Feet always stayed pretty glued to them, but magnesium is pretty soft and mine have generally come off quite badly with “meetings” with rocks 😆
I’d probably just go for some normal steel things like DMRs now…Posted 9 years agochvckMember
I’ve got size 11 feet. I’m using some DMR V8’s with terror pins and my feet never come off (can actually be a pain in the arse trying to moving them if you put them on the pedal in a slightly wrong position). It’s true that the v8/v12 pedals are a tad on the small size but I have no problems with them now that I’m used to it. One downside to the terror pins is that if your shoes have fairly thin soles then they do start to hurt your feet after quite a long time into a ride!Posted 9 years agotwohatsMember
Avoid Crank Brothers 50/50. They rattle, fall apart and are not very grippy.
These are what you want
OK, they’re a bit pricey, but they’re grippy as hell, quite light, very thin profile, work really well with big feet, really well made and look very pimp, but best of all is that you can service the pair in less than 10 mins using just a single flat bladed screwdriver!Posted 9 years agomboySubscriber
Another Easton Flatboy vote here. They’re big, heavy and quite expensive, but they are absolutely bombproof and grip like a grippy thing, on a grippy day!
I still use a pair of Vans with a natural gum rubber waffle sole myself, on the Easton Flatboys I’ve never found I’ve needed a grippier shoe such as a 5:10. Most other flat pedals I have used though I have found very slippy by comparison.
FWIW I’m a size 10. Flatboys are definitely quite a big pedal and provide plenty of support for larger footed riders I’d say.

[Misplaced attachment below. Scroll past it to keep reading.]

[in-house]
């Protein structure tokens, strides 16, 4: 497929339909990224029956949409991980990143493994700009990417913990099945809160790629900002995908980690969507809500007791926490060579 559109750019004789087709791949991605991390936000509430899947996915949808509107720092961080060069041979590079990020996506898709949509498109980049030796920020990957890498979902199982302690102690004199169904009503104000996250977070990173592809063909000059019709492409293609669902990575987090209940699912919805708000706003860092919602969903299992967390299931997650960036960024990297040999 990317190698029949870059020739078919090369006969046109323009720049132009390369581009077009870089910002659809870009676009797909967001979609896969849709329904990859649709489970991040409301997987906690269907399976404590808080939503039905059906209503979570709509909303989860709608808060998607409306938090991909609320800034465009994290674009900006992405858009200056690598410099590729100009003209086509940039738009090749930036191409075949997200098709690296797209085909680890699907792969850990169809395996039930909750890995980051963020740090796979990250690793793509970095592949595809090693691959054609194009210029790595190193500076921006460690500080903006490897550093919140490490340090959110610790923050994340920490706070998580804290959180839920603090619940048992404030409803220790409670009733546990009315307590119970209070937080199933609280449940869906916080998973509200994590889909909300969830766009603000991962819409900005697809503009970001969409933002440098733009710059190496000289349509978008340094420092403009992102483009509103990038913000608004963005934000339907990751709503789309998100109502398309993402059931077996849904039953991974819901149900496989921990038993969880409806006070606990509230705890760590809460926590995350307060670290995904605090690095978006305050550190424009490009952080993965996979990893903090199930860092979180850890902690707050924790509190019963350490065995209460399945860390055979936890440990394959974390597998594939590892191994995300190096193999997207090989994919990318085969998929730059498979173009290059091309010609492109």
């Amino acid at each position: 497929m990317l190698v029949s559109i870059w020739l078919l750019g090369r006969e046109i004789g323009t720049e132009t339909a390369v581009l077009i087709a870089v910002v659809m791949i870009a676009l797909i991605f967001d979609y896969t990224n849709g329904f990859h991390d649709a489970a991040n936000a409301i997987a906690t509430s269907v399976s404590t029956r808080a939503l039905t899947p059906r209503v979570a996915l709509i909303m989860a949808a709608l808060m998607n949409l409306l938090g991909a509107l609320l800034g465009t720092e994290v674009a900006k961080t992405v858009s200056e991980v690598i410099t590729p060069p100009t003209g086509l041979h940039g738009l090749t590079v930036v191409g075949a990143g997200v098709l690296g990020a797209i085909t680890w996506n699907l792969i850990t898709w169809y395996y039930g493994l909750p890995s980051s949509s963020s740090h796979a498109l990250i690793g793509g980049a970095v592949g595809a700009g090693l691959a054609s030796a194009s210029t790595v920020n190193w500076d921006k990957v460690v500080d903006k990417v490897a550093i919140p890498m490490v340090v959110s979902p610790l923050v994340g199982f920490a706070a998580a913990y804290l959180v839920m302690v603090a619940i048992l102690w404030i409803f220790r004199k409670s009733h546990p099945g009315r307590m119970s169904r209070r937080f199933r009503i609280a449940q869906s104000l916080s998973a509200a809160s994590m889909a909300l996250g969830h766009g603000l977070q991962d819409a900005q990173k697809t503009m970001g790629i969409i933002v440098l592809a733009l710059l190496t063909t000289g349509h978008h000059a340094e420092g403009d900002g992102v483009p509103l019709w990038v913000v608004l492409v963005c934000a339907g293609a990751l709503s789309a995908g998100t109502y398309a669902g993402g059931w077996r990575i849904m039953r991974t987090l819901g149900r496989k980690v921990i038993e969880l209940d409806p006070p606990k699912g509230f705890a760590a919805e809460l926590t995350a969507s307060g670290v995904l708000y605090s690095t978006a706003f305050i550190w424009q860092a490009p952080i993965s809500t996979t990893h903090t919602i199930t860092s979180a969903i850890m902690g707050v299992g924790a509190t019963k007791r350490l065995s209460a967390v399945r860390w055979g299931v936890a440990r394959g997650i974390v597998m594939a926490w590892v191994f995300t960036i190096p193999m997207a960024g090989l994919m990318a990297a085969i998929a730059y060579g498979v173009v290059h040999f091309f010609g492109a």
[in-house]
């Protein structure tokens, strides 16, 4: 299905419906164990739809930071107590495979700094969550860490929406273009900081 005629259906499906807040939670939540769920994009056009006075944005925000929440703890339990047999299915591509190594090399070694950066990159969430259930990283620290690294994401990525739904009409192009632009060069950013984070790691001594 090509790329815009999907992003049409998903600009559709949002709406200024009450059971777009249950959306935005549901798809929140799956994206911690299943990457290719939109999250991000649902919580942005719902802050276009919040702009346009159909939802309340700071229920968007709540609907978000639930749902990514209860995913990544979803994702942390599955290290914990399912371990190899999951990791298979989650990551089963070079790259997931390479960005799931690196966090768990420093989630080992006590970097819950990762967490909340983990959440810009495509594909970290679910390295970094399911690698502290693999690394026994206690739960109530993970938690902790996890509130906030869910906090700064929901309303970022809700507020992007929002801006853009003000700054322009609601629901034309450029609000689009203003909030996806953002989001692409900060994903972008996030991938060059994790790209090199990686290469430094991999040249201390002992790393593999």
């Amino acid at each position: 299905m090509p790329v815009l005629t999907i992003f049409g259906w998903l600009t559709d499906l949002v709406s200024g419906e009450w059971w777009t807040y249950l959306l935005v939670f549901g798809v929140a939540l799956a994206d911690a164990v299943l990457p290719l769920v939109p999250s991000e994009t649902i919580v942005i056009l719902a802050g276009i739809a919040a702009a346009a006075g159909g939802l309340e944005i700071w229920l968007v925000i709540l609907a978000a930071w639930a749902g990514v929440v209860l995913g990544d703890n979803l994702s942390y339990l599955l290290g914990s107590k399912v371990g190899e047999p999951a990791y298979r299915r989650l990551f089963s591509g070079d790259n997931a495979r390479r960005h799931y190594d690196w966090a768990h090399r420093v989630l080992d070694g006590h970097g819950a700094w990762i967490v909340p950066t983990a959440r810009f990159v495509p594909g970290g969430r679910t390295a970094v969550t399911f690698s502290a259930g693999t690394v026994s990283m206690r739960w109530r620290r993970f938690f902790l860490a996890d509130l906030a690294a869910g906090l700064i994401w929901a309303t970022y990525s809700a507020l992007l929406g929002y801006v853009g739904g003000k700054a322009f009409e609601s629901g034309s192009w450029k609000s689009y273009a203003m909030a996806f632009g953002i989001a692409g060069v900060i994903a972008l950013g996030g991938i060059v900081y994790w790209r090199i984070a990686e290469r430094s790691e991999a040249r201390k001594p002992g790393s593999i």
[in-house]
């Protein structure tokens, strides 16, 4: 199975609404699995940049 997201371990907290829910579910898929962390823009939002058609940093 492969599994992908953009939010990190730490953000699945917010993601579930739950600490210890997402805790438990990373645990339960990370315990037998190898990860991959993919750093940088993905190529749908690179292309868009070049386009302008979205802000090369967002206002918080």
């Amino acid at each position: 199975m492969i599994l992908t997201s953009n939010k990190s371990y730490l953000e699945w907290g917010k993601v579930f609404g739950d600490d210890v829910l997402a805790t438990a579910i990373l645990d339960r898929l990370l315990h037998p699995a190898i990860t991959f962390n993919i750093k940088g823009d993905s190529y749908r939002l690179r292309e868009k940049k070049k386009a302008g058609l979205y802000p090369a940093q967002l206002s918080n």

Mind you, for £20 those Wellgo MG1’s might be worth a look in potentially. Guarantee they won’t last as long as Easton’s (I’ve had mine for years, smashed them into all sorts of things including massive rocks in the Alps etc. they just shrug it off!), but I’ve heard they’re grippy though.Posted 9 years agoMr AgreeableSubscriber
Straitlines are ace. They use bushings, which means they do need some TLC from time to time and don’t spin as freely as pedals with bearings, but they are very grippy (the new ones with the hexagonal pins are obscenely grippy) and reliable.
I had some Specialized Lo-Pros and while they’re a good pedal in some respects (light weight, low profile and pins screw in from the back) they are only held together by a single nut. This can cause problems – some people have found theirs fell apart randomly and in my case, a bearing seized and drilled out the inside of the pedal.
I’ve also used Mallets in the past and they were pretty dreadful. Mine were heavy, temperamental to clip into, slippery when not clipped in, poor bearing life and one of the axles snapped. The new ones with the grub screws might be better though.Posted 9 years agoDusty LilacMember
Quote ‘Avoid Crank Brothers 50/50. They rattle, fall apart and are not very grippy.’ Unquote
I’m a big fan of 50:50s – go for the XX as the bearings are better and there’s a grease port. Make sure you locktite the allen bolts that hold the plates on and they shouldn’t rattle, use proper grub screws rather than pins and remember that for ultimate grip less is more. I only use 7 screws per side, 3 front, 3 rear, 1 at the side.Posted 9 years ago